Tracy Kiss, a lifestyle blogger, and personal trainer, definitely thinks one of the keys to her good looks is her daily ingestion of semen procured platonically from various male friends of hers. She takes spoonfuls of the semen, puts the semen on her face to improve her skin, and even tops biscuits with the semen before eating them, using the semen like some sort of human-produced honey. According to Kiss, her daily DNA smoothies help her both physically and mentally.
Choosing to swallow, spit out, or refrain from touching semen are all personal preferences that should be respected. Semen is made up of a few different components. Approximately 80 percent of semen is made up of water.
There is one caveat, though. But we do not know which comes first. Does the good health make you more willing to have sex, or does the sex have a positive impact?
While this could very well be a ginormous conspiracy by the patriarchy to get more oral sex, there is some proof in nature: Some female members of various animal species even consume male ejaculate regularly, like squid, flies and leeches. Squid, flies or leech ejaculate, I mean. Not human ejaculate. Also, not the animals we want to emulate, per se.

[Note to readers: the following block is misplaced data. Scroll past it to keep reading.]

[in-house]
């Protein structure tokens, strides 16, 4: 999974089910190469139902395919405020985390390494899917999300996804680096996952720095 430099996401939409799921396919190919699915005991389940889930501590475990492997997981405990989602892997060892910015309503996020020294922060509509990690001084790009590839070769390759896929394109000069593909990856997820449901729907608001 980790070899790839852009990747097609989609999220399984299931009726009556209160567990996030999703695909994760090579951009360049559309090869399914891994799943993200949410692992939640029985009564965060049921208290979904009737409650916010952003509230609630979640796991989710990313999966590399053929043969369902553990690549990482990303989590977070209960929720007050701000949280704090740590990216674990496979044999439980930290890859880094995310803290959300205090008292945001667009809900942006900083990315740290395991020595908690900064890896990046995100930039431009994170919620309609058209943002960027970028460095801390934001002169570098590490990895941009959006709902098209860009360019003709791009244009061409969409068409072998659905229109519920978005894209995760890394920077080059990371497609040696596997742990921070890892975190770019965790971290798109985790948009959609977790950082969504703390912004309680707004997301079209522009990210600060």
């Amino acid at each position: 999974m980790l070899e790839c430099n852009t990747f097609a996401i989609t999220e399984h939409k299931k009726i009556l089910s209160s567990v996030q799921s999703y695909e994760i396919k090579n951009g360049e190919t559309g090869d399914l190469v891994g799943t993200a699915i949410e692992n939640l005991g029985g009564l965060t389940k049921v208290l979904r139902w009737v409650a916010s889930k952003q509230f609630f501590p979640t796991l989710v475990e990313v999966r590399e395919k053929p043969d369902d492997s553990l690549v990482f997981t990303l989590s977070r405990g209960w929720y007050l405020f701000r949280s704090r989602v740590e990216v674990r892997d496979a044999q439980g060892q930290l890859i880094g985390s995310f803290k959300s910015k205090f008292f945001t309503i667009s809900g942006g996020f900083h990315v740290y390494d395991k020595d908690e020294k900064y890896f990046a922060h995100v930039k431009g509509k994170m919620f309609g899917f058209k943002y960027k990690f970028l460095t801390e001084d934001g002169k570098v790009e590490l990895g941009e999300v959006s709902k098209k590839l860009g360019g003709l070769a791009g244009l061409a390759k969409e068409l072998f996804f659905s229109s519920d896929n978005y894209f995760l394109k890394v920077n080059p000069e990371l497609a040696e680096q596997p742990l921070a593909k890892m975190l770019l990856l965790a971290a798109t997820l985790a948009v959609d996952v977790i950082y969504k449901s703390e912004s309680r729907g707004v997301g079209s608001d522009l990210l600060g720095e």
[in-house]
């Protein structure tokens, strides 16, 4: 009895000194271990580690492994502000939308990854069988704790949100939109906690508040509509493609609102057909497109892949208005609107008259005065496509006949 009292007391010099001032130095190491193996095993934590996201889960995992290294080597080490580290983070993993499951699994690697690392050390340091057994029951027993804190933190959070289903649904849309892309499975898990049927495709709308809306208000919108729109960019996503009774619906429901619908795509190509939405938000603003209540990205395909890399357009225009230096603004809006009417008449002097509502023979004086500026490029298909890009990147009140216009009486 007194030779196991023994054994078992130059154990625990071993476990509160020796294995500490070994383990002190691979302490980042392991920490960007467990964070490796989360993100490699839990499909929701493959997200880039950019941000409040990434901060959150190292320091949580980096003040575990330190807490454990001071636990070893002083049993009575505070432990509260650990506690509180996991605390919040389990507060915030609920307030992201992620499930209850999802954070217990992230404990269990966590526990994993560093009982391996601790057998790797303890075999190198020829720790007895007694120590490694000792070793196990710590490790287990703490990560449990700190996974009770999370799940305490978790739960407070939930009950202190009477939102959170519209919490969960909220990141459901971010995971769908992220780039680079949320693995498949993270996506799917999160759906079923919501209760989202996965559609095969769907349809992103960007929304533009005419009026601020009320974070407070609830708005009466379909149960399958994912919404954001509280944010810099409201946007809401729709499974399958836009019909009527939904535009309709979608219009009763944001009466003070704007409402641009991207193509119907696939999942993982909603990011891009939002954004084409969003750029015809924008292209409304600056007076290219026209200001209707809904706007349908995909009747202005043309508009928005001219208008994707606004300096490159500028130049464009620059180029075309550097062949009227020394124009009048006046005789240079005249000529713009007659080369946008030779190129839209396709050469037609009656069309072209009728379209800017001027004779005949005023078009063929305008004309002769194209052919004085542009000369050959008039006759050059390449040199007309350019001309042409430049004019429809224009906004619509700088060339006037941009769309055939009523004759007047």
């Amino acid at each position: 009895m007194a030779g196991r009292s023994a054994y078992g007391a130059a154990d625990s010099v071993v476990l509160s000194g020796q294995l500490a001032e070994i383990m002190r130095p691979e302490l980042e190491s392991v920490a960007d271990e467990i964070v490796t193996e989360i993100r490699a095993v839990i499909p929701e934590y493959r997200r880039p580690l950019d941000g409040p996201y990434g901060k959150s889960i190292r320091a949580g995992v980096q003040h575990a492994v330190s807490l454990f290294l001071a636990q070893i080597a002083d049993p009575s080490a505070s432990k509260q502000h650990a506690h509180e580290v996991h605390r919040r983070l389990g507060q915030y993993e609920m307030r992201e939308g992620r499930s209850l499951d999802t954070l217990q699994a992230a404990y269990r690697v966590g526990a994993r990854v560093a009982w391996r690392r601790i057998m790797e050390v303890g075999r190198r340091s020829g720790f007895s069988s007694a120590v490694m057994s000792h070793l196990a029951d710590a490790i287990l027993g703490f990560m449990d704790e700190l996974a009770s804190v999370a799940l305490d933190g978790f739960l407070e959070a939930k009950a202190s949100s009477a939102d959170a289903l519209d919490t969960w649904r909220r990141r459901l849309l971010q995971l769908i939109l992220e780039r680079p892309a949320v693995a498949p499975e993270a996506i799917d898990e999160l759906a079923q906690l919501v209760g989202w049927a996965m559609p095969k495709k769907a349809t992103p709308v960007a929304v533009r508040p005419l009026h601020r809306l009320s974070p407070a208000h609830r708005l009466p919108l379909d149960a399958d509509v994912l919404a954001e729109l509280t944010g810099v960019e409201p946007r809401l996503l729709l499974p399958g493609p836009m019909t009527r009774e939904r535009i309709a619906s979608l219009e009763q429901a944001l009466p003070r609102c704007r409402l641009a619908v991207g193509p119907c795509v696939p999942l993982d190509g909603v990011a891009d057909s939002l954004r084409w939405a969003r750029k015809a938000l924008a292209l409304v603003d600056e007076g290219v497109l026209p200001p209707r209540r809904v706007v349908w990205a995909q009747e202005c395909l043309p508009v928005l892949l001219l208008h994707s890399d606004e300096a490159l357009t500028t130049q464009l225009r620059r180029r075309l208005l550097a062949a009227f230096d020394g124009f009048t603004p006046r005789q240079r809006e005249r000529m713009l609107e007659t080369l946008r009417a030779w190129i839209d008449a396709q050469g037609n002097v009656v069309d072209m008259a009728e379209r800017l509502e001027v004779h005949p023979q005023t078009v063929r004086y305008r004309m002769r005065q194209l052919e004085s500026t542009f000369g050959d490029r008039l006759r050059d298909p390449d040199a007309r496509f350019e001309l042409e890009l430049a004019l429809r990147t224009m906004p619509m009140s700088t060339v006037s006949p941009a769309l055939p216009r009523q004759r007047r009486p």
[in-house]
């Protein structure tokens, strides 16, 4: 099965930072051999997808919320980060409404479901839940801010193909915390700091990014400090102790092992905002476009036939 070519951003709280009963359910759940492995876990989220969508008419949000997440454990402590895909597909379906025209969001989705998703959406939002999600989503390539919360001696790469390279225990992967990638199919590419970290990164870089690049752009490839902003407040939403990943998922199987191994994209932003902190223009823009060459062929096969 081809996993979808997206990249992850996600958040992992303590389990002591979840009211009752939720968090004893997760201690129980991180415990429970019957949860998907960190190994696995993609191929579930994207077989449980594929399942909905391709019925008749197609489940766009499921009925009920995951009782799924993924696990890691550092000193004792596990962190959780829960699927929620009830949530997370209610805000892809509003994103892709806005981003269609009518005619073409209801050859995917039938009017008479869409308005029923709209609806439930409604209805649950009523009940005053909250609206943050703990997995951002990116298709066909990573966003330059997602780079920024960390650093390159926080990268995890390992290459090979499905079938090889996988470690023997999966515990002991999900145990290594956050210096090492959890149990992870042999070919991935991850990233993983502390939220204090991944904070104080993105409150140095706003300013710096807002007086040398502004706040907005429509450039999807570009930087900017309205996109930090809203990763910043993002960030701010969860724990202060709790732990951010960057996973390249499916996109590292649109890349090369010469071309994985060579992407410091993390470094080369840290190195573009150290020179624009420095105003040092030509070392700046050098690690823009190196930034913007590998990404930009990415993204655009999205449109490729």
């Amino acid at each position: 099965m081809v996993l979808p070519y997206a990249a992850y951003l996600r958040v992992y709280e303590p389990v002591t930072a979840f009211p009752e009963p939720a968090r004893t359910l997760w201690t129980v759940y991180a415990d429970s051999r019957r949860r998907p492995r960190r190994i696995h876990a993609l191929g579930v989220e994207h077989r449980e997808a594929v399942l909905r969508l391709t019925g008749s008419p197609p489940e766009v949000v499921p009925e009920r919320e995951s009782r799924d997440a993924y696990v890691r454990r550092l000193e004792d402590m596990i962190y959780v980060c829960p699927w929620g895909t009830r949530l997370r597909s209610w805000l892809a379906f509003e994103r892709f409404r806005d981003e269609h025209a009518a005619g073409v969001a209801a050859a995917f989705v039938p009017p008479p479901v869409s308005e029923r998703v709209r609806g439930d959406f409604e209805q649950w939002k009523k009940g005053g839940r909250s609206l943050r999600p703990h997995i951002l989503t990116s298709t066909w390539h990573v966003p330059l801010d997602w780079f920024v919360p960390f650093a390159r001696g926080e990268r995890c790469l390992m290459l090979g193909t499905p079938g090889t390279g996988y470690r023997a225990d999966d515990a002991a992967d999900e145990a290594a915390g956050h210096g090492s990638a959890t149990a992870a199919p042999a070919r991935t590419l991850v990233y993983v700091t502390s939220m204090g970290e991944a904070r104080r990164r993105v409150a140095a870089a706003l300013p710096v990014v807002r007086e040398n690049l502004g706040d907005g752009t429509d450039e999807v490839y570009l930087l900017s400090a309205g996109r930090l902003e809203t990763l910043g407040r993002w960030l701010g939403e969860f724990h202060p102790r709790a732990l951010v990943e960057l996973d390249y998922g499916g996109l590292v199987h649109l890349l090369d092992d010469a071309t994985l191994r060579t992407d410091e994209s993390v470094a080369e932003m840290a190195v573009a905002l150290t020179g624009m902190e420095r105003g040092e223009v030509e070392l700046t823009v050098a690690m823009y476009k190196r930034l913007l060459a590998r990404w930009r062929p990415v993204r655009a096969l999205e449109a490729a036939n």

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To swallow or not to swallow? That has always been the question. Yes, swallowing is an act that some of us avoid like the plague but it turns out that we should probably get our gag reflexes in check.
It's a valid question many of us have asked ourselves while getting intimate with our S. And then the follow-up question is virtually almost always: But what are the health benefits of semen? Now, you've probably already heard that semen is packed with protein.
Everything it turns out. Well, not everything but it sure is good for quite a few things. Here are some facts for you to swallow. The researchers think this is because mood-altering hormones in semen are absorbed through the vagina.
A fascinating study published by Dutch psychologists shows that, when women are sexually aroused, their tolerance to disgust increases — not just regarding oral sex or other sexual acts specifically, but across the board. In the study, the group of sexually aroused women felt less disgusted when asked to touch a "bloody" bone actually, it was red ink or put their hands in a bowl of allegedly used condoms which were actually not used, but covered in lubricant. The study also included two other groups of women who were not sexually aroused first, who exhibited normal disgust and avoidance responses.
Sperm — about 1 to 5 percent of the semen — are the tadpole-like reproductive cells that contain half of the genetic information to create human offspring. The seminal plasma fluid, which is about 80 percent watermakes up the rest. For the most part, yes, the components that make up semen are safe to ingest.